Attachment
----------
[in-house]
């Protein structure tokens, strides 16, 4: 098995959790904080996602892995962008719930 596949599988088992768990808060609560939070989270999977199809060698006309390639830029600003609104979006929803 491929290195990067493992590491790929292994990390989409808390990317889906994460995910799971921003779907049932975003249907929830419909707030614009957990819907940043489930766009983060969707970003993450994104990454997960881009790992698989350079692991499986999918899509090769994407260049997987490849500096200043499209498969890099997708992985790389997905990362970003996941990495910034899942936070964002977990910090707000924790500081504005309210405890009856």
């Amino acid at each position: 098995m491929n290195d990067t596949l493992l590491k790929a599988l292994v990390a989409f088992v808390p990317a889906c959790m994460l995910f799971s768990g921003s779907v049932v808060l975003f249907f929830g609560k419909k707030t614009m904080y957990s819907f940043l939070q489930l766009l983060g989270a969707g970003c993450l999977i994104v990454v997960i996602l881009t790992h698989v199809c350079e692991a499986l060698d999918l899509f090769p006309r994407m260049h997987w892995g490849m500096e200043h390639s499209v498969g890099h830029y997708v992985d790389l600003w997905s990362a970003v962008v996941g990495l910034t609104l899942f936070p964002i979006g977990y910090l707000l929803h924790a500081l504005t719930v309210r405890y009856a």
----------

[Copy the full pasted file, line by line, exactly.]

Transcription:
[in-house]
């Protein structure tokens, strides 16, 4: 098995959790904080996602892995962008719930 596949599988088992768990808060609560939070989270999977199809060698006309390639830029600003609104979006929803 491929290195990067493992590491790929292994990390989409808390990317889906994460995910799971921003779907049932975003249907929830419909707030614009957990819907940043489930766009983060969707970003993450994104990454997960881009790992698989350079692991499986999918899509090769994407260049997987490849500096200043499209498969890099997708992985790389997905990362970003996941990495910034899942936070964002977990910090707000924790500081504005309210405890009856």
């Amino acid at each position: 098995m491929n290195d990067t596949l493992l590491k790929a599988l292994v990390a989409f088992v808390p990317a889906c959790m994460l995910f799971s768990g921003s779907v049932v808060l975003f249907f929830g609560k419909k707030t614009m904080y957990s819907f940043l939070q489930l766009l983060g989270a969707g970003c993450l999977i994104v990454v997960i996602l881009t790992h698989v199809c350079e692991a499986l060698d999918l899509f090769p006309r994407m260049h997987w892995g490849m500096e200043h390639s499209v498969g890099h830029y997708v992985d790389l600003w997905s990362a970003v962008v996941g990495l910034t609104l899942f936070p964002i979006g977990y910090l707000l929803h924790a500081l504005t719930v309210r405890y009856a």